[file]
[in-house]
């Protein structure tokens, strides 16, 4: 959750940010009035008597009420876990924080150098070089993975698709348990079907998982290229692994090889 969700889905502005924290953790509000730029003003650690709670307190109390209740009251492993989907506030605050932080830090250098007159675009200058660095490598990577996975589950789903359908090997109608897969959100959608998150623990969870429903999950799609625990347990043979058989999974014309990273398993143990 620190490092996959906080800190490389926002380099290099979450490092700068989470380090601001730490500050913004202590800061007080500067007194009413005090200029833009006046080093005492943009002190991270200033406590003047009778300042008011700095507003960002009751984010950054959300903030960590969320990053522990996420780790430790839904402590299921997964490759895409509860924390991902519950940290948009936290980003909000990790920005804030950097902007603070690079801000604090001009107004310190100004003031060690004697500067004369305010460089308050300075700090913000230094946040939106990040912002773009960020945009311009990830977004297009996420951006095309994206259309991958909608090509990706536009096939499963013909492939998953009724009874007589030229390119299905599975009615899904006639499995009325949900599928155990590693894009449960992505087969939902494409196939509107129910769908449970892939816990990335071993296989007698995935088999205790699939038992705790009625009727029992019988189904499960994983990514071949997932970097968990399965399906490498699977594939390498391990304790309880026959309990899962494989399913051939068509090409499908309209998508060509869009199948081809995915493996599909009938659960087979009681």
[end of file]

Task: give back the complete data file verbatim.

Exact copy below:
[in-house]
């Protein structure tokens, strides 16, 4: 959750940010009035008597009420876990924080150098070089993975698709348990079907998982290229692994090889 969700889905502005924290953790509000730029003003650690709670307190109390209740009251492993989907506030605050932080830090250098007159675009200058660095490598990577996975589950789903359908090997109608897969959100959608998150623990969870429903999950799609625990347990043979058989999974014309990273398993143990 620190490092996959906080800190490389926002380099290099979450490092700068989470380090601001730490500050913004202590800061007080500067007194009413005090200029833009006046080093005492943009002190991270200033406590003047009778300042008011700095507003960002009751984010950054959300903030960590969320990053522990996420780790430790839904402590299921997964490759895409509860924390991902519950940290948009936290980003909000990790920005804030950097902007603070690079801000604090001009107004310190100004003031060690004697500067004369305010460089308050300075700090913000230094946040939106990040912002773009960020945009311009990830977004297009996420951006095309994206259309991958909608090509990706536009096939499963013909492939998953009724009874007589030229390119299905599975009615899904006639499995009325949900599928155990590693894009449960992505087969939902494409196939509107129910769908449970892939816990990335071993296989007698995935088999205790699939038992705790009625009727029992019988189904499960994983990514071949997932970097968990399965399906490498699977594939390498391990304790309880026959309990899962494989399913051939068509090409499908309209998508060509869009199948081809995915493996599909009938659960087979009681």